After spending a day exploring the city of Puno, the next day we booked a full day tour of Lake Titicaca. Lake Titicaca sits on the border of Peru and Bolivia and by volume of water; it is the largest lake in South America. There are several islands in the lake. Our tour today would take us to the Uros Floating Islands and to the island of Taquile.
We were picked up at our hotel at 7:00am and taken down to the dock to board our boat. We departed around 7:30am for the Uros Floating Islands.
The Uros islands are a group of forty-two self-fashioned floating islands just five kilometers west from Puno port. The islands are inhabited by the Uros, a pre-Incan people. The purpose of the island settlements was originally defensive, and if a threat arose they could be moved. The islands are constructed of bundles of dried totora reeds which grow in the lake. The dense roots that the plants develop and interweave form a natural layer called Khili (about one to two meters thick) that support the islands. They are anchored with ropes attached to sticks driven into the bottom of the lake. The reeds at the bottoms of the islands rot away fairly quickly, so new reeds are added to the top constantly, about every three months. The reeds are also used to make houses on the islands and reed boats. The larger islands house about ten families, while smaller ones, only about thirty meters wide, house only two or three.
We arrived at one of the reed islands at around 8:30am. A view as we are nearing the island.
We were greeted by the local people and given a presentation on how they construct their islands, houses and reed boats and general information about their way of life on the island.
The local women offered handicrafts for sale as well.
We were given the opportunity to take a ride in one of the reed boats so I decided to go. A picture of me as we are loading into the boats and getting ready to go.
A shot taken from my reed boat looking over to another group in their boat.
We took a short ride around the island and into the reeds growing in the lake nearby. You can get a good perspective of the size of the island from the boat.
After our reed boat ride, it was time to re-board our tour boat and head to the natural island of Taquile. Taquile is a hilly island located 45 kilometers east of Puno.
We arrived on Taquile island shortly before 11:00am and walked from the shore up to the restaurant where we would be having lunch.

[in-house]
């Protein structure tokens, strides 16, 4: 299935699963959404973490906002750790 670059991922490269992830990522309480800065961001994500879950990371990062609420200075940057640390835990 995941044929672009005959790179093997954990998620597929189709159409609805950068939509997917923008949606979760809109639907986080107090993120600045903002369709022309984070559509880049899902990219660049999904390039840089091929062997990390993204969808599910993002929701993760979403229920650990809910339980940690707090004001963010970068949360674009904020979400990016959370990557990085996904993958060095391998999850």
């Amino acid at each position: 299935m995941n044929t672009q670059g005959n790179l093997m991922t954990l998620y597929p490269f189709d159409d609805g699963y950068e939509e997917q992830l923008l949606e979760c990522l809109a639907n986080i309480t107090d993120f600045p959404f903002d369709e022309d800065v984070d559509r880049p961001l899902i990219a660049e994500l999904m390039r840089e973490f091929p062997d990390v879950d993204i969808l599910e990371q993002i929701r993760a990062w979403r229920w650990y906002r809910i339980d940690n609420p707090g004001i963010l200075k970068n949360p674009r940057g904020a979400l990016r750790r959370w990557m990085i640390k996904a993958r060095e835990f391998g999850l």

The kids at the table waiting for lunch.
Before lunch we were entertained with some music and given some demonstrations on knitting. Taquile Island is especially known for its handicraft tradition which is regarded as among the highest quality handicrafts not only in Peru but in the world. Knitting is exclusively performed by males, starting at age eight. The women exclusively make yarn and weave. Everyone wears knitted hats; the difference is that these hats each have a meaning. Hats that are covered in an all-over design are worn by married men, hats that are half red and half white are worn by single men and those that are multi-coloured and have earflaps are worn by the headmen. The men must demonstrate their weaving skills to the women they plan to court and marry. The hats must be so tightly woven that they will hold water. If their woven hat does not pass the water test for their future father-in-law, they may not court or marry the woman until they have perfected their knitting skills to pass the water test.
A knitting demonstration by one of the Taquileños.
Once married, it is custom for the women to cut their hair and use it to weave a belt or waistband for their new husband. By using it along with alpaca hair, it creates a beautiful and sturdy piece that her husband will wear for the rest of his life. Here is a picture of a waistband in progress.
After the music and knitting demonstration, we were served lunch. We started with a vegetable soup.
Soup was followed by fresh fish with rice and potatoes.
After lunch we went outside and watched as the Taquileños demonstrated some typical dances. Lisa was chosen to participate in one of the dances.
We then headed up from the restaurant, walking up to the top of the island and the main square of the town.
Looking back at the terraced farm land and a view of the lake.
The Taquileños run their society based on community collectivism and on the Inca moral code ama sua, ama llulla, ama qhilla, (do not steal, do not lie, do not be lazy). The island is divided into six sectors or suyus for crop rotation purposes. The economy is based on fishing, and terraced farming horticulture based on potato cultivation.
More shots as we headed up the trail to the center of the village.
A couple of shots from the main square.
A woman tending to her sheep.
A closer look at some of the agricultural terracing.
After doing a little shopping at the co-op where the locals had their knitting and weaving for sale, we headed back down the trail to the boat. A couple of shots of the island of Amantani.
One of the several stone archways on Taquile Island.
Lisa heading down the path to the port.
Nearing the water and ready to board our boat for the return trip to Puno.
We boarded our boat and headed back to the city of Puno on the mainland, ending our tour of Lake Titicaca.